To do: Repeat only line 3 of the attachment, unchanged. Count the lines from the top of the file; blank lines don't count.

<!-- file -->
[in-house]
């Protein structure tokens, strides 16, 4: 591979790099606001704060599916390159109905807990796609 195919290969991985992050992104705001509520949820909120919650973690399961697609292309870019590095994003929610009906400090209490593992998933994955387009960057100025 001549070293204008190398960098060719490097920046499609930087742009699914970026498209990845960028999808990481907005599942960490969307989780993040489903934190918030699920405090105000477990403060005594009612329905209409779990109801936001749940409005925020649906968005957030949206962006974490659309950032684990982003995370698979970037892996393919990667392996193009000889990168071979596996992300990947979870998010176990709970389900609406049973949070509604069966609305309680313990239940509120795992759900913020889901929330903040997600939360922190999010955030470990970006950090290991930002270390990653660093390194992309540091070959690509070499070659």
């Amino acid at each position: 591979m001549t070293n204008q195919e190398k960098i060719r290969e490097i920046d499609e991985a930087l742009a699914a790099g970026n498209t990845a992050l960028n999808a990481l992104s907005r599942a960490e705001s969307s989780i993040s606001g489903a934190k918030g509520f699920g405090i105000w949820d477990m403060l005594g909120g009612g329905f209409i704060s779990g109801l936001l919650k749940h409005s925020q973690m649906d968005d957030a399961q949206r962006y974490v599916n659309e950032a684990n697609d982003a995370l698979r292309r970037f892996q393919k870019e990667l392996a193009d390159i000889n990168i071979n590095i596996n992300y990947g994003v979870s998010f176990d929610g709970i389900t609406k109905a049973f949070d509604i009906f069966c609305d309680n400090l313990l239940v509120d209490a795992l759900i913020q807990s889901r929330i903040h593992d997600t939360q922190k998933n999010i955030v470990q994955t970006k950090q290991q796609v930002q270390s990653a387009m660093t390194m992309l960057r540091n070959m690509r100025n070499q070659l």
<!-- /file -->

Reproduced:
């Amino acid at each position: 591979m001549t070293n204008q195919e190398k960098i060719r290969e490097i920046d499609e991985a930087l742009a699914a790099g970026n498209t990845a992050l960028n999808a990481l992104s907005r599942a960490e705001s969307s989780i993040s606001g489903a934190k918030g509520f699920g405090i105000w949820d477990m403060l005594g909120g009612g329905f209409i704060s779990g109801l936001l919650k749940h409005s925020q973690m649906d968005d957030a399961q949206r962006y974490v599916n659309e950032a684990n697609d982003a995370l698979r292309r970037f892996q393919k870019e990667l392996a193009d390159i000889n990168i071979n590095i596996n992300y990947g994003v979870s998010f176990d929610g709970i389900t609406k109905a049973f949070d509604i009906f069966c609305d309680n400090l313990l239940v509120d209490a795992l759900i913020q807990s889901r929330i903040h593992d997600t939360q922190k998933n999010i955030v470990q994955t970006k950090q290991q796609v930002q270390s990653a387009m660093t390194m992309l960057r540091n070959m690509r100025n070499q070659l």